PSAR and NSDCAR File to Dissolve San Diego’s Regional Multiple Listing Service (MLS) in Favor of Statewide System

by Victor Lund on October 26, 2016

San DiegoOctober 25, 2016 (San Diego) – A dispute between the three largest real estate trade associations in San Diego County has resulted in new legal action intended to dissolve San Diego’s regional multiple listing service (MLS) that provides information on available homes for sale to more than 19,000 local real estate professionals.

The local MLS, called Sandicor, Inc., is owned by three local real estate trade associations, including Pacific Southwest Association of REALTORS® (PSAR), the North San Diego County Association of REALTORS® (NSDCAR) and Greater San Diego Association of REALTORS® (SDAR). PSAR has about 2,500 members, NSDCAR has more than 5,300 members and GSDAR has about 12,000 members.  Members are real estate professionals who pay dues to access the MLS through their association of choice.

Attorneys for PSAR and NSDCAR recently filed a complaint in San Diego Superior Court to dissolve Sandicor as a legal entity. SDAR’s position on this filing is still unknown.

As a replacement to the local MLS, leaders with PSAR and NSDCAR aim to provide their members with access to the statewide California Regional Multiple Listing Service (CRMLS), which is used by more than 80,000 real estate professionals and lists data on properties in most of southern California and other parts of the state.

“Transitioning to a more robust Statewide MLS like CRMLS benefits all consumers, as well as agents and brokers who work in San Diego County’s real estate industry,” said Anthony Andaya, 2016 president, PSAR.  “A move to an MLS that is controlled by brokers who own the data and endorsed by our state association provides our agents with an enhanced ability to serve the clients.”

In January of this year, SDAR’s board approved the filing of a federal lawsuit against Sandicor, an entity it partially owns, and against PSAR and NSDCAR. In the complaint, SDAR alleged that Sandicor had been used as an “anticompetitive weapon” by the other two REALTOR® associations. Since then, the court granted motions to dismiss two earlier versions of SDAR’s claim.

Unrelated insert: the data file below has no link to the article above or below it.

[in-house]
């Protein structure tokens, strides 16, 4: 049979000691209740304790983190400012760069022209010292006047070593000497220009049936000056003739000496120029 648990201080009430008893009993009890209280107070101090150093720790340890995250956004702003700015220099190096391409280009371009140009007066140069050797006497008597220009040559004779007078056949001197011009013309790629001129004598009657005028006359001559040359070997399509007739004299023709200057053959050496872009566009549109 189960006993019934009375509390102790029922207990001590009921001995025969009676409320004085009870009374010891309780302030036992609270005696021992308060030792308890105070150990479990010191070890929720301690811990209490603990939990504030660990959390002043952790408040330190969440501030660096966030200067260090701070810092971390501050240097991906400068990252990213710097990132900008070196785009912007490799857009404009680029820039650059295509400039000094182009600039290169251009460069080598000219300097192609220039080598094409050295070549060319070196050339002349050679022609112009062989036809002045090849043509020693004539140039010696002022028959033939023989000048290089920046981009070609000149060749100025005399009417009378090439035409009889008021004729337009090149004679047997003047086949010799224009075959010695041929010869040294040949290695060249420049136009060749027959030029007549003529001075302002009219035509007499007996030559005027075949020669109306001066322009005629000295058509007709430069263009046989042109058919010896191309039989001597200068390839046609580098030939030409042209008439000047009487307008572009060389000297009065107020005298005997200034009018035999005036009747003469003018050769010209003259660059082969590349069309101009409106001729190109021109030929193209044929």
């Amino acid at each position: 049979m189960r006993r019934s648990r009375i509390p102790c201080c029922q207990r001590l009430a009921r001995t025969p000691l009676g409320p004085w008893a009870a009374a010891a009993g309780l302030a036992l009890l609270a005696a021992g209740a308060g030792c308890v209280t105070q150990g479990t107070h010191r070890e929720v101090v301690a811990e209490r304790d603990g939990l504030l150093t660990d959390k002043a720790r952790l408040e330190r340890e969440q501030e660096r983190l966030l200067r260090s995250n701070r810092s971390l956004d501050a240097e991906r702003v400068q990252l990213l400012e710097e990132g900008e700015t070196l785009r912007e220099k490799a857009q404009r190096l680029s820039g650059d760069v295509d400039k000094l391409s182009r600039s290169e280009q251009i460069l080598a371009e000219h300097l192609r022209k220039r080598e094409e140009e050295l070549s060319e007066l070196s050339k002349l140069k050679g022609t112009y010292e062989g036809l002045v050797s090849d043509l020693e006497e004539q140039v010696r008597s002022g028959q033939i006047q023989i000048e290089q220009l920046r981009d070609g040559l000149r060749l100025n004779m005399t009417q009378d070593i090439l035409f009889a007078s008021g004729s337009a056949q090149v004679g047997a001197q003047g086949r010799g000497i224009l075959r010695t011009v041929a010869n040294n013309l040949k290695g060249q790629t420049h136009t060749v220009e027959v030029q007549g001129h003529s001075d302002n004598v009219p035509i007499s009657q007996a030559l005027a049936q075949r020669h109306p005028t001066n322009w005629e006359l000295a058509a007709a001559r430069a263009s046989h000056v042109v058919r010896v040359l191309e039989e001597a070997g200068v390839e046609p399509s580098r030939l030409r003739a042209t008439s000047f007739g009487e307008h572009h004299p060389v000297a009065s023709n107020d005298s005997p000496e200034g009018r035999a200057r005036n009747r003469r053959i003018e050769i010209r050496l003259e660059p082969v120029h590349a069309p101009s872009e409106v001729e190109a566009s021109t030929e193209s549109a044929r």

“SDAR has previously attempted to block progress to improve Sandicor, and to investigate the benefits of a merger between Sandicor and CRMLS, despite our members’ requests,” stated Raylene Brundage, NSDCAR 2016 president. “For the future growth and stability of our industry in San Diego, it would be best to simply dissolve Sandicor and protect our members’ best interest through an enhanced partnership with CRMLS.”

“About half of all MLS systems in California do not share data with each other, which means brokers and their agents that practice business across MLS boundary lines must pay extra fees to join multiple MLS databases,” added Andaya. “It is time to adjust and redefine how we do business so consumers will continue to have confidence in knowing their agents are the go-to, trusted resource for their real estate needs.”

“We understand that consumers sometimes get more information from Internet portals than agents using an MLS,” said Brundage. “However, the information from these sites can be incorrect or outdated. Agents deserve access to the same amount of information as consumers. When we cooperate, then we all do better business. Standardized data and a single point of access is the best way we can truly serve the consumer. Clients want to trust that their sales agent has the best resources available on their behalf. It is critical for the health and vitality of our industry.”

Questions? Please register and attend the free San Diego County MLS forum. Click here for more information:
http://www.psar.org/mls 

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